PowerPoint is boring.
At least that’s the case when presentations get bogged down with long bullet lists, distracting graphics or too much text.
For small business owners and entrepreneurs the use of presentation software is often essential. In fact, many audiences come to a presentation expecting PowerPoint will be used. Using it effectively, however, is not always that easy.
Keep it simple
The first strategy is to be very direct with the content, according to Robb Christopherson, an elementary school principal and adjunct professor with the California State University system.
“The research indicates that effective presentation and instruction is explicit and direct,” he said. “You should engage your audience by being interesting, yet also very focused.”
He suggested that presenters limit the amount of text on slides and avoid reading the text word for word. Also, minimize the use of distracting animations or graphics that may pull attention away from the key points, he told BusinessNewsDaily.
Another tip is to not go crazy with the color choices. While PowerPoint and similar software offer endless options for customization, a professional-looking, but minimalist color scheme is best. A presenter should keep in mind that the purpose of the slides is to enhance, not take over, the presentation, Christopherson said.
While PowerPoint use varies widely by industry, some small business owners say that effective use of it or similar software is an essential component of successful presentations.
Bob Cain, president of Harris Manufacturing Company in Fresno, Calif., said that keeping PowerPoint slides to the point and minimizing the use of distracting graphics were critical.
“Dazzle them with the power of what it is you are going to do for them or show them, don’t try to dazzle them with fancy graphics and other nonsense,” he said.
Cain recalled attending many presentations where the speaker made poor choice of graphic schemes, making the text on-screen unreadable. He has also observed in some PowerPoint slide shows an overload of data, such as trying to cram a complex bar graph onto one slide. Or there is the problem of presenters handing out duplicates of their presentation in paper form; a practice that can distract an audience from the speaker.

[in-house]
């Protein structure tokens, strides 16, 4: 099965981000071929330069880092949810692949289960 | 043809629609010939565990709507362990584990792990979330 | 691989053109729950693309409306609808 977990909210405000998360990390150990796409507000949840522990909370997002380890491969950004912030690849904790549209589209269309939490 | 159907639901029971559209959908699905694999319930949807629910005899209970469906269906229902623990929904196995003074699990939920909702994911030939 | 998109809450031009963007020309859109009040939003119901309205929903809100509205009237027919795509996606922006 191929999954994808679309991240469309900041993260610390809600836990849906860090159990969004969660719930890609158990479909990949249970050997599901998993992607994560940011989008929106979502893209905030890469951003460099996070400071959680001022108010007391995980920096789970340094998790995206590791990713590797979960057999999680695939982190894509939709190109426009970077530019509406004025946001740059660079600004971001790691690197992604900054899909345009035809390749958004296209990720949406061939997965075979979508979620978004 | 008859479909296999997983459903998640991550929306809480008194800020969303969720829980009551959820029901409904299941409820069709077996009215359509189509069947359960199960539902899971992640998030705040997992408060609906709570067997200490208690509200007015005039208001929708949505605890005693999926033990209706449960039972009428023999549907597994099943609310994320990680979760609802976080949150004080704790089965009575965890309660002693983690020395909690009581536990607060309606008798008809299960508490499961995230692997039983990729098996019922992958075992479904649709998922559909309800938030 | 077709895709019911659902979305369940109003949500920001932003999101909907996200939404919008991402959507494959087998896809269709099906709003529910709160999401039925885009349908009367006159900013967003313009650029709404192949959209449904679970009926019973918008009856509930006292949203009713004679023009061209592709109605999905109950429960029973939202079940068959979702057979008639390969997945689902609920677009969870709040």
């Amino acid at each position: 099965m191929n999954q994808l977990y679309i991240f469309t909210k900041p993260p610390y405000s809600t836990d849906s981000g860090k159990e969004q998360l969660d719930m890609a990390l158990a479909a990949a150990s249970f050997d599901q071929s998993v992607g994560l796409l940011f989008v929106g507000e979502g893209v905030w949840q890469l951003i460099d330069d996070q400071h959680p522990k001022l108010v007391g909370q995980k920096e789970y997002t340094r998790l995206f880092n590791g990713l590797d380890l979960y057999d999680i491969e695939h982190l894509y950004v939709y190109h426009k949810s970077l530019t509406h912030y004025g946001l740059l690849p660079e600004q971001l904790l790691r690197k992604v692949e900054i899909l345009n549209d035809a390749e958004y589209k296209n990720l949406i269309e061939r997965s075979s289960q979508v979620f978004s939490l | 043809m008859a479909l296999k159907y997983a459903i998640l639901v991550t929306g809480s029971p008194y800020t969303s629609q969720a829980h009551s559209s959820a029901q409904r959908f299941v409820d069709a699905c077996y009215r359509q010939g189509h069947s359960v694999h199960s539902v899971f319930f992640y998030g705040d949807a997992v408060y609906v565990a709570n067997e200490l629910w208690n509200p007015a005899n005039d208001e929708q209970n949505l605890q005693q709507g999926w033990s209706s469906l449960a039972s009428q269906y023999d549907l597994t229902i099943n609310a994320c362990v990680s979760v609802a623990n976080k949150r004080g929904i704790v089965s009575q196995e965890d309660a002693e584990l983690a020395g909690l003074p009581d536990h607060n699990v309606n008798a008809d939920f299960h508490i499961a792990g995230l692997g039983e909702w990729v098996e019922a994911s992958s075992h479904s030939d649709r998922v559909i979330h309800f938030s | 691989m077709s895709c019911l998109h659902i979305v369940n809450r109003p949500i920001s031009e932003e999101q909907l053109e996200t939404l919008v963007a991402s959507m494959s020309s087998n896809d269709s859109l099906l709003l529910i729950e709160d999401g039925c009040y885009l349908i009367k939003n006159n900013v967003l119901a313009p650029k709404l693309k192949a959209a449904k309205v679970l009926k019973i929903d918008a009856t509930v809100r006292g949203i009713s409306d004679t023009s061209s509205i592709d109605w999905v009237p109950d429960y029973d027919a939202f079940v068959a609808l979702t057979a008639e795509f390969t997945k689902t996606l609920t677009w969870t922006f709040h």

Cain said the most effective presentations are uncomplicated and use a measured amount of information.
“The best PowerPoint presentations I have ever seen are ones that are very, very simple,” he said. “They don’t have to be sophisticated with all of these fancy graphics such as a little cartoon guy running onto the screen and holding a pointing stick up to each point.”
For others, ditching PowerPoint altogether is the best move. That was the case for Ryan Weber, founder of Radiant Photography in Las Vegas.
“I got out of grad school and I haven’t used it since then,” he said. “No one ever wowed me with it when I was younger so it never became a powerful element of my industry. It didn’t seem like there was that much reason to go there.”
He argued that instead of the traditional PowerPoint presentation there are more powerful free, web-based solutions that could be more cost-effective to those trying to launch a new business.
One product is Animoto, which allows a user to upload a series of photos and set them to music, creating a music video type of display.
“That was one of the most powerful things I used,” he said. “I get this rad, 30-second HD commercial.”
Another presentation tool getting a lot of buzz is Prezi. Instead of focusing on slides and animations, Prezi zooms in and out of text to reveal other words and phrases.
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